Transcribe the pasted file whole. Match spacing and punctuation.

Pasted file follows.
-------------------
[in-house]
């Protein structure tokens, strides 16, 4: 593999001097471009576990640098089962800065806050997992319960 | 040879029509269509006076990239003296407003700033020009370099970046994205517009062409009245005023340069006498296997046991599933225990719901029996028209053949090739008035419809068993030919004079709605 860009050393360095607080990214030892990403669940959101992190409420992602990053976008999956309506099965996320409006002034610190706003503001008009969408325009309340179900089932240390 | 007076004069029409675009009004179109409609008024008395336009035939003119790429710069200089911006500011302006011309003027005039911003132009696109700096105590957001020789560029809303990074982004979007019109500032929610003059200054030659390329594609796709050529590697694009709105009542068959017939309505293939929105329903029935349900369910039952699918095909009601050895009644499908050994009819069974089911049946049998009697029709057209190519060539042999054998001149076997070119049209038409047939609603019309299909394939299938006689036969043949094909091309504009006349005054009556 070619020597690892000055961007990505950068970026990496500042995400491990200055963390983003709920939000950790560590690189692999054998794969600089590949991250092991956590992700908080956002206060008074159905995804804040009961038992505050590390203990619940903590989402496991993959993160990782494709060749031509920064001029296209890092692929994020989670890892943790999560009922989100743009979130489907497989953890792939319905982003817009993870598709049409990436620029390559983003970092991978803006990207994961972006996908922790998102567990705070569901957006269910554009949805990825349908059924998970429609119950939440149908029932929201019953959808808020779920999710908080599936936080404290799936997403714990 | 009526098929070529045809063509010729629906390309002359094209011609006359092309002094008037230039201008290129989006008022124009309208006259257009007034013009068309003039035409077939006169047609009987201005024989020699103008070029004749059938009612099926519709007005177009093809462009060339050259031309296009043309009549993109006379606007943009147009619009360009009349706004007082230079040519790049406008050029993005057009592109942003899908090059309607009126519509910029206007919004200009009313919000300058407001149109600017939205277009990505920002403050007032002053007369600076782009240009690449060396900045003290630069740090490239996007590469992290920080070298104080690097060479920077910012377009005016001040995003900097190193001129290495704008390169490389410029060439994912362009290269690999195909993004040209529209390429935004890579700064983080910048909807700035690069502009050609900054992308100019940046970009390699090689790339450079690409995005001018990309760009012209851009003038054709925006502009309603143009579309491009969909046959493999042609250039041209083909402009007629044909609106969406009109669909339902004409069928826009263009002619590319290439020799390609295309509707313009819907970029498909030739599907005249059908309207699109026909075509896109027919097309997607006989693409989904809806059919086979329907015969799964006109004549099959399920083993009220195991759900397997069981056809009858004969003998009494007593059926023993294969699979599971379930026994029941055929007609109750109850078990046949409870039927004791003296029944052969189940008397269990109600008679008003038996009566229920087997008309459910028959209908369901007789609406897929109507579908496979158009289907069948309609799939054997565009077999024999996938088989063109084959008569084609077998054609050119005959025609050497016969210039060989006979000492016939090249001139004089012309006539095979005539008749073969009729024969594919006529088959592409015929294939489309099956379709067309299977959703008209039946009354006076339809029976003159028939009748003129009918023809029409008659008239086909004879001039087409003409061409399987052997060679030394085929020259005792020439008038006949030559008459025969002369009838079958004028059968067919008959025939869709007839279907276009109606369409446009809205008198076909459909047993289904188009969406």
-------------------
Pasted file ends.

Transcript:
[in-house]
């Protein structure tokens, strides 16, 4: 593999001097471009576990640098089962800065806050997992319960 | 040879029509269509006076990239003296407003700033020009370099970046994205517009062409009245005023340069006498296997046991599933225990719901029996028209053949090739008035419809068993030919004079709605 860009050393360095607080990214030892990403669940959101992190409420992602990053976008999956309506099965996320409006002034610190706003503001008009969408325009309340179900089932240390 | 007076004069029409675009009004179109409609008024008395336009035939003119790429710069200089911006500011302006011309003027005039911003132009696109700096105590957001020789560029809303990074982004979007019109500032929610003059200054030659390329594609796709050529590697694009709105009542068959017939309505293939929105329903029935349900369910039952699918095909009601050895009644499908050994009819069974089911049946049998009697029709057209190519060539042999054998001149076997070119049209038409047939609603019309299909394939299938006689036969043949094909091309504009006349005054009556 070619020597690892000055961007990505950068970026990496500042995400491990200055963390983003709920939000950790560590690189692999054998794969600089590949991250092991956590992700908080956002206060008074159905995804804040009961038992505050590390203990619940903590989402496991993959993160990782494709060749031509920064001029296209890092692929994020989670890892943790999560009922989100743009979130489907497989953890792939319905982003817009993870598709049409990436620029390559983003970092991978803006990207994961972006996908922790998102567990705070569901957006269910554009949805990825349908059924998970429609119950939440149908029932929201019953959808808020779920999710908080599936936080404290799936997403714990 | 009526098929070529045809063509010729629906390309002359094209011609006359092309002094008037230039201008290129989006008022124009309208006259257009007034013009068309003039035409077939006169047609009987201005024989020699103008070029004749059938009612099926519709007005177009093809462009060339050259031309296009043309009549993109006379606007943009147009619009360009009349706004007082230079040519790049406008050029993005057009592109942003899908090059309607009126519509910029206007919004200009009313919000300058407001149109600017939205277009990505920002403050007032002053007369600076782009240009690449060396900045003290630069740090490239996007590469992290920080070298104080690097060479920077910012377009005016001040995003900097190193001129290495704008390169490389410029060439994912362009290269690999195909993004040209529209390429935004890579700064983080910048909807700035690069502009050609900054992308100019940046970009390699090689790339450079690409995005001018990309760009012209851009003038054709925006502009309603143009579309491009969909046959493999042609250039041209083909402009007629044909609106969406009109669909339902004409069928826009263009002619590319290439020799390609295309509707313009819907970029498909030739599907005249059908309207699109026909075509896109027919097309997607006989693409989904809806059919086979329907015969799964006109004549099959399920083993009220195991759900397997069981056809009858004969003998009494007593059926023993294969699979599971379930026994029941055929007609109750109850078990046949409870039927004791003296029944052969189940008397269990109600008679008003038996009566229920087997008309459910028959209908369901007789609406897929109507579908496979158009289907069948309609799939054997565009077999024999996938088989063109084959008569084609077998054609050119005959025609050497016969210039060989006979000492016939090249001139004089012309006539095979005539008749073969009729024969594919006529088959592409015929294939489309099956379709067309299977959703008209039946009354006076339809029976003159028939009748003129009918023809029409008659008239086909004879001039087409003409061409399987052997060679030394085929020259005792020439008038006949030559008459025969002369009838079958004028059968067919008959025939869709007839279907276009109606369409446009809205008198076909459909047993289904188009969406």